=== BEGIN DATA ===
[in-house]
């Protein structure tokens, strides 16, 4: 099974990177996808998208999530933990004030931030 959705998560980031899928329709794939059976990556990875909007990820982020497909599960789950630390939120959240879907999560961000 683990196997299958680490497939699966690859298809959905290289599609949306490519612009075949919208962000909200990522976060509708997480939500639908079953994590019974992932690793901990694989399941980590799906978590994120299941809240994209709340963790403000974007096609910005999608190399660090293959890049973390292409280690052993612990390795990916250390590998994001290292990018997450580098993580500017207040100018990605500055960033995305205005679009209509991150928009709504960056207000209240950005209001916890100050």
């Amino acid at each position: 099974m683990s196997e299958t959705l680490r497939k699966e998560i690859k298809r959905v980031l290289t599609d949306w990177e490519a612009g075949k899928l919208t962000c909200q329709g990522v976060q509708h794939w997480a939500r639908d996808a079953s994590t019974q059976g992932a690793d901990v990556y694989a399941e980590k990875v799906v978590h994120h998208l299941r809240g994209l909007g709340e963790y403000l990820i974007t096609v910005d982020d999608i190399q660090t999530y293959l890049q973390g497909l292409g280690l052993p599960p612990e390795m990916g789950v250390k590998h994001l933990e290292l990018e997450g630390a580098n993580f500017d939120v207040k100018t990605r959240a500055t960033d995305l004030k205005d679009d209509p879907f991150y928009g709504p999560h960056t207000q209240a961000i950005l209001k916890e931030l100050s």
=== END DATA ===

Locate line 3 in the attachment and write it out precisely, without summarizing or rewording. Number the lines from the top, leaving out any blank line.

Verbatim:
């Amino acid at each position: 099974m683990s196997e299958t959705l680490r497939k699966e998560i690859k298809r959905v980031l290289t599609d949306w990177e490519a612009g075949k899928l919208t962000c909200q329709g990522v976060q509708h794939w997480a939500r639908d996808a079953s994590t019974q059976g992932a690793d901990v990556y694989a399941e980590k990875v799906v978590h994120h998208l299941r809240g994209l909007g709340e963790y403000l990820i974007t096609v910005d982020d999608i190399q660090t999530y293959l890049q973390g497909l292409g280690l052993p599960p612990e390795m990916g789950v250390k590998h994001l933990e290292l990018e997450g630390a580098n993580f500017d939120v207040k100018t990605r959240a500055t960033d995305l004030k205005d679009d209509p879907f991150y928009g709504p999560h960056t207000q209240a961000i950005l209001k916890e931030l100050s």